Gary Wilson slams table and suggests rule change after Snooker World Championship exit

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Gary Wilson slams table and suggests rule change after Snooker World Championship exit



Gary Wilson was not impressed with the Crucible conditions (Picture: VCG via Getty Images)Gary Wilson has been left with a bitter taste in his mouth after his Snooker World Championship semi-final exit, the taste of dodgy chalk and ropy cloth.
The world number 32 upset the odds to reach the final four at the Crucible, where he was beaten 17-11 by Judd Trump over four sessions.
The Tyneside Terror was quick to admit that he didn’t perform at his best on the one-table set-up, but he was also extremely frustrated with playing conditions.
‘I was not good enough the last two days and that’s why I lost,’ said Wilson, when asked to assess his performance.
‘Judd deserved it, he played better, but I felt the table spoiled the game a little bit as well, I noticed in the first three frames we were getting the odd daft bounce and it was drifting.
‘I thought, “this doesn’t look good,” it should be playing really well, but frame by frame it was getting worse and worse, and heavier.
‘It’s not an excuse, I didn’t deserve to win, but I felt I struggled with the table as well. I was struggling with certain shots and they were made harder.
‘It shouldn’t be acceptable, and it’s been said enough over the last couple of days about drifting and bad bounces.’
Wilson has a theory as to why the table was playing so badly and it comes down to chalk.
Taom chalk, a Finnish brand, started being used regularly on the circuit a couple of years ago and many players believe it has vastly reduced kicks and bad bounces.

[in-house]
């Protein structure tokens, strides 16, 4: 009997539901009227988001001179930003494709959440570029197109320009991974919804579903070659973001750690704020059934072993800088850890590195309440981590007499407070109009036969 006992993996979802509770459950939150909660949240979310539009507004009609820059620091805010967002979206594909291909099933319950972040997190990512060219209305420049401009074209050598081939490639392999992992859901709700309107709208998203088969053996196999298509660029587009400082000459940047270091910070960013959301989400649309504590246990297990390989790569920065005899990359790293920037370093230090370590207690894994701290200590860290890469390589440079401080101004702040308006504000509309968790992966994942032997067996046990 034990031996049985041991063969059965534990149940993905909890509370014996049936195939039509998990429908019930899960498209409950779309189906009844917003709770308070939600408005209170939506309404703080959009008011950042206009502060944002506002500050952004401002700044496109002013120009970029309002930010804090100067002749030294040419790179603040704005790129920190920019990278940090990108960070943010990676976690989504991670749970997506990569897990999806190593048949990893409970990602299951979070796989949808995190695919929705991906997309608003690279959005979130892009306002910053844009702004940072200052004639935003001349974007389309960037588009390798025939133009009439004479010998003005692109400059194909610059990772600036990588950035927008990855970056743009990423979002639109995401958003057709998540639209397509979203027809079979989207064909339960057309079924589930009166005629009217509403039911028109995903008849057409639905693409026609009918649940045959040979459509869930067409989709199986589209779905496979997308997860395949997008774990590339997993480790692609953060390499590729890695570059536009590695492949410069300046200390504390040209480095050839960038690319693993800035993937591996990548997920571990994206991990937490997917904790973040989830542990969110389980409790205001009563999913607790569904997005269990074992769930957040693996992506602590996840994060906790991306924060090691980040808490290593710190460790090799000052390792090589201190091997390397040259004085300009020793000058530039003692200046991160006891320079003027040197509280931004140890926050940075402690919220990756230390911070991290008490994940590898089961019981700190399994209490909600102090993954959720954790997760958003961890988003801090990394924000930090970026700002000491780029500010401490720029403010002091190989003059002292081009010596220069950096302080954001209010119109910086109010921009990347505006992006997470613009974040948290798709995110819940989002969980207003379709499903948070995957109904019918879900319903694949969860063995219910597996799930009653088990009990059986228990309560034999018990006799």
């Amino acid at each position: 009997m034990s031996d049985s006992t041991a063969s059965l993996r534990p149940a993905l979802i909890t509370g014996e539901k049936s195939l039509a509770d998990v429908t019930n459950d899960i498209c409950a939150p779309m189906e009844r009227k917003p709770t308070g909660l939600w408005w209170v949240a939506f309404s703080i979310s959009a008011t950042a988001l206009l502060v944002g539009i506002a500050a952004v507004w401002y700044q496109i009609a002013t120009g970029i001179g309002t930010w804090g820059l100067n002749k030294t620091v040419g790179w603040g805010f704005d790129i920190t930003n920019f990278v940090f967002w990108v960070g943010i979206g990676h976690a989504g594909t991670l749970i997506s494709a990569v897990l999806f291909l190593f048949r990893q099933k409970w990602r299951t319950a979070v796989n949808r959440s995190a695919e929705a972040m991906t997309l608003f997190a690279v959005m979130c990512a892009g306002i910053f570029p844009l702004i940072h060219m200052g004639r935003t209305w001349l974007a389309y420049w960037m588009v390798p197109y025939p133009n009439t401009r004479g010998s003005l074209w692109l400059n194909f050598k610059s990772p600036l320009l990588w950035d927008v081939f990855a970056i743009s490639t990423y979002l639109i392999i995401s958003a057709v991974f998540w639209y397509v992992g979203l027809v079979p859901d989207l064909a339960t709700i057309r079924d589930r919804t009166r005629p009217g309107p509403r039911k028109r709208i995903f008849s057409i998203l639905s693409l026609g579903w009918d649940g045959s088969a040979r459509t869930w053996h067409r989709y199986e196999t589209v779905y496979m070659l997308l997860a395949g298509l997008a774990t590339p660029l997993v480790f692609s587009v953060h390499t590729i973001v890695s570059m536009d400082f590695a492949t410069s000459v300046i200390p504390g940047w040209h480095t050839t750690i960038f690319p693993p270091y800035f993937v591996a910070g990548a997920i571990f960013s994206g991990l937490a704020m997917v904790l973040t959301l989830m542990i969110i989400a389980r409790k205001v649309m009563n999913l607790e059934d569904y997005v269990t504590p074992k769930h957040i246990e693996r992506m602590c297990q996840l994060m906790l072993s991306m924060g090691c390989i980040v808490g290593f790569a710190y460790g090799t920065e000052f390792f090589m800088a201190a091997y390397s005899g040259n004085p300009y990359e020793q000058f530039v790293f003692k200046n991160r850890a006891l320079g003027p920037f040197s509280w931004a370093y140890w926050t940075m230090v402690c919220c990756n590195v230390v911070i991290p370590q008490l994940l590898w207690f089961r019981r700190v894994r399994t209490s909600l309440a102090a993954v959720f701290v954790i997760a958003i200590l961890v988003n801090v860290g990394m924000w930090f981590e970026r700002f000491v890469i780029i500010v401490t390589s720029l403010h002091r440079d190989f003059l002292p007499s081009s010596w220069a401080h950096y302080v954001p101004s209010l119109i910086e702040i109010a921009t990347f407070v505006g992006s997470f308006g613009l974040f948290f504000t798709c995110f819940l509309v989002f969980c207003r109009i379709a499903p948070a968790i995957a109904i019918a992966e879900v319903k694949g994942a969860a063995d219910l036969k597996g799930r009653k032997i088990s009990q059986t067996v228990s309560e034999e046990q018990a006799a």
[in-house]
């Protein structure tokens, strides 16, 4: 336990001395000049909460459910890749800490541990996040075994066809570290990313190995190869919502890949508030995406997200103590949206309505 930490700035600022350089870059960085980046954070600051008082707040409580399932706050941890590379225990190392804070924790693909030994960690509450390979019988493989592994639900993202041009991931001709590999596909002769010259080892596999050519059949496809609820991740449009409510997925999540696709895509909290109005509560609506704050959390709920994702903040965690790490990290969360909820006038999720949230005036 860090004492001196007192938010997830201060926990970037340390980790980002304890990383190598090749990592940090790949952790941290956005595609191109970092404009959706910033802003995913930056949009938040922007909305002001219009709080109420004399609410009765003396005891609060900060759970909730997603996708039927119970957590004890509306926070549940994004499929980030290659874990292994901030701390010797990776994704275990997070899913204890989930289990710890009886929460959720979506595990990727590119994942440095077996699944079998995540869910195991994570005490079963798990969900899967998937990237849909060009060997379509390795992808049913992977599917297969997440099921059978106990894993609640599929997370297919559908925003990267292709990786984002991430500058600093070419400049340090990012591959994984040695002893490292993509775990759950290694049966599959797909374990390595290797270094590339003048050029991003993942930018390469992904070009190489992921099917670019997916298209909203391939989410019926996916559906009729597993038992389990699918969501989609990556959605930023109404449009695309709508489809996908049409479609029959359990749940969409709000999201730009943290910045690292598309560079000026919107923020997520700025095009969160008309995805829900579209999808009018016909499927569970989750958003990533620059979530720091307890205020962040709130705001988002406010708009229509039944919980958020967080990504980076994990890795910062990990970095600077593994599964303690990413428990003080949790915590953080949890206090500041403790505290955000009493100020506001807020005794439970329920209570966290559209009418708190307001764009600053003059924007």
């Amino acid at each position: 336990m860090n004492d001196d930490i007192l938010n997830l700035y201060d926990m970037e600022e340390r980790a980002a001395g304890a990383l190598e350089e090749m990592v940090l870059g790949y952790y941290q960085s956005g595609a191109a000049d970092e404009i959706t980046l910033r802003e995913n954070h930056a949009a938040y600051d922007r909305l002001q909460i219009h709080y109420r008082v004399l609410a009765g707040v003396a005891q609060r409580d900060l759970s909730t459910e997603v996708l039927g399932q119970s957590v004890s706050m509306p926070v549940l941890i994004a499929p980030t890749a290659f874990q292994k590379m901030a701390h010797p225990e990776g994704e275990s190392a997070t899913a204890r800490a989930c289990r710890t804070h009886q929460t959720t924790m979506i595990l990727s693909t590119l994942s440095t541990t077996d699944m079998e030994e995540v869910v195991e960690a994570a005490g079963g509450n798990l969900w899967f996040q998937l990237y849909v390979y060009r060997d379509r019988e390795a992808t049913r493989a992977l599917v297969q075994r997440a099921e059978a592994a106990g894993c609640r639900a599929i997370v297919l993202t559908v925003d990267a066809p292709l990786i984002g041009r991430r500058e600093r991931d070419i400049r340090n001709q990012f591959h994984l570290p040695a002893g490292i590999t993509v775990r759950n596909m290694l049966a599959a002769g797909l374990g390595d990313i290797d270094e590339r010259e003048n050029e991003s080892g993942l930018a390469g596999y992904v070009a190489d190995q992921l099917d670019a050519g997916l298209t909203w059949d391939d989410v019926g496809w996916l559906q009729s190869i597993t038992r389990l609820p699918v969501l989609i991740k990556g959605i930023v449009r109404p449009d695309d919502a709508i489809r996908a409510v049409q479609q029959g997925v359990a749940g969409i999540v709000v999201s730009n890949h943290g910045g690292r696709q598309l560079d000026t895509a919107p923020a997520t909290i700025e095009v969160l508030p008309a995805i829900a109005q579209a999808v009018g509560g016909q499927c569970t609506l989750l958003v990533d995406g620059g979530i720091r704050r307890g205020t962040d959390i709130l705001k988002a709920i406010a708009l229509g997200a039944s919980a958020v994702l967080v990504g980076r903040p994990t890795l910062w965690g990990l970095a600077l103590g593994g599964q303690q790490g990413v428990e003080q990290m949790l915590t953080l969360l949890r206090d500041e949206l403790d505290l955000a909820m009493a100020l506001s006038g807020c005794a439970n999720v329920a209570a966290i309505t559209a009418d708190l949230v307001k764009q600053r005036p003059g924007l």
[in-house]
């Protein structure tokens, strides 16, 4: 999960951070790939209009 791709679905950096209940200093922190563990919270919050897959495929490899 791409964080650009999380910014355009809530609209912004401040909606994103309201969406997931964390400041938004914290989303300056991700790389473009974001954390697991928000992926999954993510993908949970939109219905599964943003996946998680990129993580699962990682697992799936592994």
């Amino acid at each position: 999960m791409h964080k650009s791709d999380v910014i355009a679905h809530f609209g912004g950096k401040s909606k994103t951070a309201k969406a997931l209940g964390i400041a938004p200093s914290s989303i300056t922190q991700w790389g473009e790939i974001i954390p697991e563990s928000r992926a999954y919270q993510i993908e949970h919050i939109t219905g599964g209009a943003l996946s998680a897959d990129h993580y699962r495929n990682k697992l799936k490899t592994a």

Some players, though, still use the more traditional Triangle chalk, partly because of the cost of the Taom option, but Wilson believes that the Finnish option is so vastly superior that it should be made compulsory.
‘I’m 100% sure the bounces and the kicks are down to the chalk that John [Higgins] and Judd [Trump] use, the Triangle chalk, that’s the way it used to be all the time, until players started using the Taom chalk.
‘That doesn’t happen anymore, I can’t remember the last time I got kicks or bounces like that when both players were using Taom chalk, it brought me back to two years ago, when people were playing with Triangle all the time.
More: Snooker

‘It’s 100% the reason that it happens a lot more, I don’t know what more proof anyone needs. It’s 100% that it happens more than when we’re not using the Taom chalk.
‘I think there should be a rule brought in soon where you have to use that chalk or similar chalk because it’s just ridiculous, people who aren’t using it, they’re still getting kicks and bounces and it’s absolutely plainly obvious to see.’
It was put to Wilson that some players do not want to get on the Taom bandwagon because it is thought to produce more miscues, however, the Geordie disagrees.
‘Sometimes, on certain tips, the Taom chalk is a little bit harder to apply, it doesn’t stay on some tips as well. People say you get more miscues, but that’s because they’ve not made sure they’ve put enough on. It’s not the chalk, that’s a load of rubbish.’
It is a debate that has raged between top players in the game, with a number of the stars of the baize on each side of the argument.
The likes of Neil Robertson, Mark Williams and Mark Allen are all fans of the Taom chalk and have mentioned so on Twitter.

Haven’t miscued for 16 months using @taombilliards chalk version 2 was a big improvement from #1
— Neil Robertson🌱 (@nr147) April 21, 2019

Williams called Taom ‘the best invention in 25 years I’ve been a pro’ and joked, ‘I’m gunna go back to the triangle chalk myself , I’m fed up with no kicks and no mess on the table.’
However, Wilson had one more dig at the table, saying that, while the chalk caused some issues, it can’t be blamed for them all.
‘It’s why the table can play like that, but also the heaviness of the table and the driftiness of the table is nothing to do with chalk,’ Gary continued. ‘It’s not been set up properly or the cloth’s not playing well enough.
‘It’s disappointing, all I’ve got is disappointment. Half of it’s me own self, I didn’t deserve to win, but it’s also disappointing that the table wasn’t up to standard as well.’
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